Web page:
Is Basel III already prompting bank sales?

By Felix Salmon
June 10, 2010
WSJ cites an interesting reason why BofA sold its stake in Santander Mexico:

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The WSJ cites an interesting reason why BofA sold its stake in Santander Mexico:

People close to the bank say the decision to sell its stake in the business was driven in part by concerns over a proposed rule under the so-called Basel regulatory accord, which would increase the capital requirements associated with holding minority stakes in other institutions. The banking industry is fighting against the proposal, arguing it would make such arrangements prohibitively expensive…

The Santander deal is “a cleanup of minority exposures ahead of the Basel III implementation,” said Joseph Dickerson, an analyst at London brokerage firm Execution Noble Ltd…

The regulatory concerns also played a role in Bank of America’s recent decision to unload its holdings in Brazil’s largest private bank, Itau Unibanco Holding SA, for about $4 billion.

The proposed Basel rule could affect the holdings of many other banks, such as London-based Barclays PLC, whose stakes include 20% in BlackRock Global Investors.

I thought briefly about this possibility yesterday, when I wrote about the deal, but dismissed it. This particular provision of Basel III is still being opposed by a wide group of industry players, and might never make it in to the final rule. And even if it does, it’s going to be telegraphed long in advance: Basel III will be phased in slowly, over many years, giving BofA a lot of time to sell off minority stakes before it’s ever enforced. So the timing seems weird: why sell $6.5 billion of strategic Latin American banking assets just on the off-chance that they might, in future, be treated harshly by the new international capital-adequacy regime?

What’s more, the stated reason for the sale of the Brazil stake made perfect sense on its own:

Bank of America spokesman Jerry Dubrowski said in an email, “In December 2009, in connection with repayment of TARP [the Treasury's Troubled Asset Relief Program], Bank of America committed to increase its Tier 1 common equity by $3 billion through the sale of assets or raising additional common equity.”

BofA’s stake in Itaú Unibanco is a legacy of its expansion-via acquisition strategy: it bought FleetBoston, which in turn was a merger of Fleet with Bank Boston, and Bank Boston was historically an important player in Latin American banking. But at the BofA level, BankBoston’s Latin expertise was never particularly valued, especially after the Argentine crisis essentially destroyed the Argentina subsidiary, which was always BankBoston’s crown jewel. So I don’t buy the story that the Brazil deal came out of Basel III concerns.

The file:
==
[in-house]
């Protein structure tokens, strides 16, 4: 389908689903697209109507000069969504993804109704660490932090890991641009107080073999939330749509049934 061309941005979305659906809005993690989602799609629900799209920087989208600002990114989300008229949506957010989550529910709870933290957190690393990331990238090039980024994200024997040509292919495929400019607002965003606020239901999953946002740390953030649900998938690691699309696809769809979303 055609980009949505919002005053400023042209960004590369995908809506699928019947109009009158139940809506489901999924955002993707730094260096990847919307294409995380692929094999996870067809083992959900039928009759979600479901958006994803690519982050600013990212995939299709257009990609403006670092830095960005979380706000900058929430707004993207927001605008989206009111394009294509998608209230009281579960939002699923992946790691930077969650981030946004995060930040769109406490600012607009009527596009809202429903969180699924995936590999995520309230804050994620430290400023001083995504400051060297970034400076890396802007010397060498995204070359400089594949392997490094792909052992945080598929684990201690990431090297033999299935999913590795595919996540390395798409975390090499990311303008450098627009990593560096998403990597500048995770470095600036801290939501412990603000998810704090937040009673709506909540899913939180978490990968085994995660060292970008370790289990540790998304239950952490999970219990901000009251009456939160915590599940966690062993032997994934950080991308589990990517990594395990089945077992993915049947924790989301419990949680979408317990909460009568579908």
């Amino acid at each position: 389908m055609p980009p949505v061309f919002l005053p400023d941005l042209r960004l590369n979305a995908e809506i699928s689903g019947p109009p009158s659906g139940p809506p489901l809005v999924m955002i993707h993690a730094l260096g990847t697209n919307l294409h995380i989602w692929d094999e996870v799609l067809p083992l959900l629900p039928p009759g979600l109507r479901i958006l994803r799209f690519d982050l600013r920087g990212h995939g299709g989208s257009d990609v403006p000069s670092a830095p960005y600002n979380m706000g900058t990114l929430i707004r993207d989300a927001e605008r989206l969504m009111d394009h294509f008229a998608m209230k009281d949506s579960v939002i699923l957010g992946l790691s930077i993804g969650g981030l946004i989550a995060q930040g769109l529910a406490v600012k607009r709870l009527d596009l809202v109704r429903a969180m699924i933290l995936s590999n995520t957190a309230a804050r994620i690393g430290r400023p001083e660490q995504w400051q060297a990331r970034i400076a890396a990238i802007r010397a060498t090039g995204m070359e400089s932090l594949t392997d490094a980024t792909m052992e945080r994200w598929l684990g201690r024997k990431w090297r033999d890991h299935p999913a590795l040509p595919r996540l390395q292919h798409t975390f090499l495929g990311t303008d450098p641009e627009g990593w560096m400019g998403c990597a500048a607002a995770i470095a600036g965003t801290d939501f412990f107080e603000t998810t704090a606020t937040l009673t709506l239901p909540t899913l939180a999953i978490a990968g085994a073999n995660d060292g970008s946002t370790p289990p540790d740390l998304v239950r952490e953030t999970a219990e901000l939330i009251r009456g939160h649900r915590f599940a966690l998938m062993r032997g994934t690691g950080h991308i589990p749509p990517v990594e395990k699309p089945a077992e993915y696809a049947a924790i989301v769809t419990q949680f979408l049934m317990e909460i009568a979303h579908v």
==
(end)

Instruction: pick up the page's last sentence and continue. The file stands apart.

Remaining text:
Also, why would Basel III rules be problematic with respect to Barclays’ stake in BlackRock? As I understand it, the reasoning behind the new regulations is that if the partially-owned bank gets into trouble, then there’s a good chance that the bank with the minority stake will be pressured to help make up the losses. But that’s not really a problem with BlackRock, which operates with essentially zero leverage. Owning banks is dangerous, because they can lose much more than their entire equity. That’s much less of a problem with owning an institutional investor like BlackRock.

So I wouldn’t read too much into the WSJ story today. Yes, Basel III might have an effect on minority bank stakes in the future. But I don’t think it’s driving large strategic decisions right now.

4 comments

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If Basel II was the complete failure I understand it was, and Basel III (as seems likely) is too lenient, too late, going through the motions in other words, then it would behoove governments to enforce stress-testing of “assets” as they’re being sold off by institutions such as BofA rather than surmise seller motives.

Because later, when it’s too late, we’re likely to be told that “all that could be done” was being done, and the next murky layer of duplicity by the same old offenders who brought us the last crisis “wasn’t illegal at the time”. And that’s the loophole every TBTF banker is most likely to be looking for in an industry as utterly unproductive as today’s investment banking, really, isn’t it?

Posted by HBC | Report as abusive

“We need to destroy this greed”

We can’t. We can only control it. Greed is an integral part of human nature and is essential for survival.

Posted by doctorjay317 | Report as abusive

Slight split of the hair here: owning banks is dangerous mainly if you’re not related to the seller when you find yourself on the receiving end of a spin-off. Caveat emptor!

Posted by HBC | Report as abusive

Leverage and fiat money (as unleashed by Basel II) is the destroyer of our world.

http://gregpytel.blogspot.com/2009/04/la rgest-heist-in-history.html

Read it then send GeeDubYah and Tony B Liar and thank-you card.

Posted by Tiu | Report as abusive